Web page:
CD36 participates in a signaling pathway that regulates ROS formation in murine VSMCs.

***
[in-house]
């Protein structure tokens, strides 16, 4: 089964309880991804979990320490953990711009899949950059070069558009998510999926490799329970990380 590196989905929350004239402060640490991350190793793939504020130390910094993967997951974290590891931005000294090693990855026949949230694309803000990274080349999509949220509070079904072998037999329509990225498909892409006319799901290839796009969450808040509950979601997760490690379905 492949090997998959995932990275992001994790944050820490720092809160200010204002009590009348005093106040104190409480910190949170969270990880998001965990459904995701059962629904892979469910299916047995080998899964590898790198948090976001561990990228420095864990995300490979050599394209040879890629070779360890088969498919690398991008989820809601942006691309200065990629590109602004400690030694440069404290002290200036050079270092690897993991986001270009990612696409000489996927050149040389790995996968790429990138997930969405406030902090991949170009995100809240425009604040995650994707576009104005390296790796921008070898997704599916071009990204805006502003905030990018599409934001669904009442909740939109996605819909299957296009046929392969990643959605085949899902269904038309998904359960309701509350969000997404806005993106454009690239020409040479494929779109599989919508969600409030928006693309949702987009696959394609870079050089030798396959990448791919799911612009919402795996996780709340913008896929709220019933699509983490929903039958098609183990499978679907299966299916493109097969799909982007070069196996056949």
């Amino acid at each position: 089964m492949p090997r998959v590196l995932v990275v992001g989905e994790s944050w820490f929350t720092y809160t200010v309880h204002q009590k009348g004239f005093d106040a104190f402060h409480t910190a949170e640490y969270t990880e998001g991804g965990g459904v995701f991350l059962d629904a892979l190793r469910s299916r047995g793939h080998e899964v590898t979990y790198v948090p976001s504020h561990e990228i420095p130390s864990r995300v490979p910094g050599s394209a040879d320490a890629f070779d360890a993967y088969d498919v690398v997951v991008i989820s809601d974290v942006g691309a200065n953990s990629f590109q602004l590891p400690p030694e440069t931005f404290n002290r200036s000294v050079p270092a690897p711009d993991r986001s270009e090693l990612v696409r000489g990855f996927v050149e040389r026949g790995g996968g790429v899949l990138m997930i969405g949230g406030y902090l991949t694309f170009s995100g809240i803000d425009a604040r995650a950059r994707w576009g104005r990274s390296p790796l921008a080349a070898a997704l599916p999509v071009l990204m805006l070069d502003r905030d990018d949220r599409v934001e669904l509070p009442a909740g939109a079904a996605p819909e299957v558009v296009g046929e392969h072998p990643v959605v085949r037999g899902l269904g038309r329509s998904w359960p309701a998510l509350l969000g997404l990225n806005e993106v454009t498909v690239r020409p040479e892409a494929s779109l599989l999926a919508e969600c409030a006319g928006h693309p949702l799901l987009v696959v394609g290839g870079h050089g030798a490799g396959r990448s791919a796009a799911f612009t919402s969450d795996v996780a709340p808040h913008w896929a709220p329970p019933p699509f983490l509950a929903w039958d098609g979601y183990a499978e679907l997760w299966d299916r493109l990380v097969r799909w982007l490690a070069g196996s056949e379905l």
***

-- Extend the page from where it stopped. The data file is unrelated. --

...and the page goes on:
CD36 is a membrane glycoprotein expressed on platelets, monocytes, macrophages, and several other cell types that was recently demonstrated to be involved in platelet activation in response to oxidized phospholipids, including oxidized LDL. Although the role of CD36 in other vascular cells has not been well defined, previous studies have demonstrated that cd36-knockout (cd36-/-) mice have prolonged thrombosis times after vascular injury, which can be protective in the state of hyperlipidemia. Here, we found significantly less ROS in the vessel walls of cd36-/-mice compared with WT after chemically induced arterial injury, suggesting that CD36 may contribute to ROS generation in the VSMCs themselves. Gene expression analysis revealed that the antioxidant enzymes peroxiredoxin-2 (Prdx2) and heme oxygenase-1 were upregulated in cd36-/-VSMCs. Molecular dissection of the pathway in isolated mouse VSMCs revealed CD36 ligand-dependent induction of Fyn phosphorylation, with subsequent phosphorylation and degradation of the redox-sensitive transcription factor Nrf2. Chromatin immunoprecipitation experiments further showed that Nrf2 directly occupied the Prdx2 promoter. The importance of this pathway was evidenced by increased ROS generation in prdx2-/-mice and decreased thrombosis times in both prdx2-/- and nrf2-/-mice after vascular injury. These data suggest that CD36-mediated downregulation of antioxidant systems in VSMCs may contribute to its prothrombotic, proinflammatory, and atherogenic effects.